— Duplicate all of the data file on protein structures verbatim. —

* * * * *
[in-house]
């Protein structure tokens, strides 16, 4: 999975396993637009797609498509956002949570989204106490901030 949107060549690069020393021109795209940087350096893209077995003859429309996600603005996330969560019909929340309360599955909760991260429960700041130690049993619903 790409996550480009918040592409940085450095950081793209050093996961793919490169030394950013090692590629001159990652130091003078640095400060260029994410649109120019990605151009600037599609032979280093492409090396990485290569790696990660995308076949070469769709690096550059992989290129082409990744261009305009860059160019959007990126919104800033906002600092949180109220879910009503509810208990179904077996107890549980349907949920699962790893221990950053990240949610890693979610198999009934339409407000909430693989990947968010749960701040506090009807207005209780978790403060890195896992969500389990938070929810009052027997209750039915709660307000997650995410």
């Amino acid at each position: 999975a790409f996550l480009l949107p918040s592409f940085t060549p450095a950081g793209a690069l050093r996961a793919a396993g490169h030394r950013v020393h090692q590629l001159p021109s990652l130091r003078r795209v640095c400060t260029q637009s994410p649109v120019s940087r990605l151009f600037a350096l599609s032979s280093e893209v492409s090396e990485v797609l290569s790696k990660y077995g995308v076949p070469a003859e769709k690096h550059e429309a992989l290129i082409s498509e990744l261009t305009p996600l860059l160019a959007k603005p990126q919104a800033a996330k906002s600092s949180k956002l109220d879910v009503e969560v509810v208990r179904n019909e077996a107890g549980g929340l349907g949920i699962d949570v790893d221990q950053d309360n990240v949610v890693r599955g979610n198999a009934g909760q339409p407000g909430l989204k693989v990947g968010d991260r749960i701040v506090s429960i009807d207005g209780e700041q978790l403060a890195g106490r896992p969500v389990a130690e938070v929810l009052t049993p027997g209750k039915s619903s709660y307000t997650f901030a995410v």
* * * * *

[in-house]
């Protein structure tokens, strides 16, 4: 999975396993637009797609498509956002949570989204106490901030 949107060549690069020393021109795209940087350096893209077995003859429309996600603005996330969560019909929340309360599955909760991260429960700041130690049993619903 790409996550480009918040592409940085450095950081793209050093996961793919490169030394950013090692590629001159990652130091003078640095400060260029994410649109120019990605151009600037599609032979280093492409090396990485290569790696990660995308076949070469769709690096550059992989290129082409990744261009305009860059160019959007990126919104800033906002600092949180109220879910009503509810208990179904077996107890549980349907949920699962790893221990950053990240949610890693979610198999009934339409407000909430693989990947968010749960701040506090009807207005209780978790403060890195896992969500389990938070929810009052027997209750039915709660307000997650995410």
């Amino acid at each position: 999975a790409f996550l480009l949107p918040s592409f940085t060549p450095a950081g793209a690069l050093r996961a793919a396993g490169h030394r950013v020393h090692q590629l001159p021109s990652l130091r003078r795209v640095c400060t260029q637009s994410p649109v120019s940087r990605l151009f600037a350096l599609s032979s280093e893209v492409s090396e990485v797609l290569s790696k990660y077995g995308v076949p070469a003859e769709k690096h550059e429309a992989l290129i082409s498509e990744l261009t305009p996600l860059l160019a959007k603005p990126q919104a800033a996330k906002s600092s949180k956002l109220d879910v009503e969560v509810v208990r179904n019909e077996a107890g549980g929340l349907g949920i699962d949570v790893d221990q950053d309360n990240v949610v890693r599955g979610n198999a009934g909760q339409p407000g909430l989204k693989v990947g968010d991260r749960i701040v506090s429960i009807d207005g209780e700041q978790l403060a890195g106490r896992p969500v389990a130690e938070v929810l009052t049993p027997g209750k039915s619903s709660y307000t997650f901030a995410v």